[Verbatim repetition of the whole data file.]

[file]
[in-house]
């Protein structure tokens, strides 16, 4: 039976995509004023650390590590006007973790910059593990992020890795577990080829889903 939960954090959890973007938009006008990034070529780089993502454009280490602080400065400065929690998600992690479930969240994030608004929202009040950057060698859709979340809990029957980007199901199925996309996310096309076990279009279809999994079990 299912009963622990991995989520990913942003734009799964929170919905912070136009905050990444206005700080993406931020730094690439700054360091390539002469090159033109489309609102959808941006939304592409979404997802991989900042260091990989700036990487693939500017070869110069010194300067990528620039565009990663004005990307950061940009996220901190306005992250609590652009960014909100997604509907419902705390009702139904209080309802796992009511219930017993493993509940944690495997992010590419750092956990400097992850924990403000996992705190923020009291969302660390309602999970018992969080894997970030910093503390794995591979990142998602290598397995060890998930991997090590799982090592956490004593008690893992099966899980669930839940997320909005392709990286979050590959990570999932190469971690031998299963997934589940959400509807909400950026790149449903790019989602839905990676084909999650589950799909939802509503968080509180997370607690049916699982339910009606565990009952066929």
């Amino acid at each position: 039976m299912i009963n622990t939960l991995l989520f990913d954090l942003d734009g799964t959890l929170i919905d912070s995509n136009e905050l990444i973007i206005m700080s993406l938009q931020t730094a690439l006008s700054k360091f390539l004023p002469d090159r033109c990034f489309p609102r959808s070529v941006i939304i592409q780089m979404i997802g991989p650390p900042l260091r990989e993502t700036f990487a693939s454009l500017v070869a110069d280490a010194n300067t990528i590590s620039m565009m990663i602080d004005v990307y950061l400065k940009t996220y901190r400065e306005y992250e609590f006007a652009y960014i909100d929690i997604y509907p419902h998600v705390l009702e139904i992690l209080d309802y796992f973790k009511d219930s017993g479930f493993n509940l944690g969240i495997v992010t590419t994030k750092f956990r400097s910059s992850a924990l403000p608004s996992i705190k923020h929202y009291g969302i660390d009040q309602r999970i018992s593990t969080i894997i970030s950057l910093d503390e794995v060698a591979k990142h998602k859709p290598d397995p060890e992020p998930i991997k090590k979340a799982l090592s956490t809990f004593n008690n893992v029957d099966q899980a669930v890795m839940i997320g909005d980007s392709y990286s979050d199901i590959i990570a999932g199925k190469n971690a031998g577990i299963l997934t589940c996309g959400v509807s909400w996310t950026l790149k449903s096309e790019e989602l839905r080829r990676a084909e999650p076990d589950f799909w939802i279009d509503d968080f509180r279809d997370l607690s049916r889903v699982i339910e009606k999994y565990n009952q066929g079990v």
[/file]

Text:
[in-house]
């Protein structure tokens, strides 16, 4: 039976995509004023650390590590006007973790910059593990992020890795577990080829889903 939960954090959890973007938009006008990034070529780089993502454009280490602080400065400065929690998600992690479930969240994030608004929202009040950057060698859709979340809990029957980007199901199925996309996310096309076990279009279809999994079990 299912009963622990991995989520990913942003734009799964929170919905912070136009905050990444206005700080993406931020730094690439700054360091390539002469090159033109489309609102959808941006939304592409979404997802991989900042260091990989700036990487693939500017070869110069010194300067990528620039565009990663004005990307950061940009996220901190306005992250609590652009960014909100997604509907419902705390009702139904209080309802796992009511219930017993493993509940944690495997992010590419750092956990400097992850924990403000996992705190923020009291969302660390309602999970018992969080894997970030910093503390794995591979990142998602290598397995060890998930991997090590799982090592956490004593008690893992099966899980669930839940997320909005392709990286979050590959990570999932190469971690031998299963997934589940959400509807909400950026790149449903790019989602839905990676084909999650589950799909939802509503968080509180997370607690049916699982339910009606565990009952066929």
């Amino acid at each position: 039976m299912i009963n622990t939960l991995l989520f990913d954090l942003d734009g799964t959890l929170i919905d912070s995509n136009e905050l990444i973007i206005m700080s993406l938009q931020t730094a690439l006008s700054k360091f390539l004023p002469d090159r033109c990034f489309p609102r959808s070529v941006i939304i592409q780089m979404i997802g991989p650390p900042l260091r990989e993502t700036f990487a693939s454009l500017v070869a110069d280490a010194n300067t990528i590590s620039m565009m990663i602080d004005v990307y950061l400065k940009t996220y901190r400065e306005y992250e609590f006007a652009y960014i909100d929690i997604y509907p419902h998600v705390l009702e139904i992690l209080d309802y796992f973790k009511d219930s017993g479930f493993n509940l944690g969240i495997v992010t590419t994030k750092f956990r400097s910059s992850a924990l403000p608004s996992i705190k923020h929202y009291g969302i660390d009040q309602r999970i018992s593990t969080i894997i970030s950057l910093d503390e794995v060698a591979k990142h998602k859709p290598d397995p060890e992020p998930i991997k090590k979340a799982l090592s956490t809990f004593n008690n893992v029957d099966q899980a669930v890795m839940i997320g909005d980007s392709y990286s979050d199901i590959i990570a999932g199925k190469n971690a031998g577990i299963l997934t589940c996309g959400v509807s909400w996310t950026l790149k449903s096309e790019e989602l839905r080829r990676a084909e999650p076990d589950f799909w939802i279009d509503d968080f509180r279809d997370l607690s049916r889903v699982i339910e009606k999994y565990n009952q066929g079990v």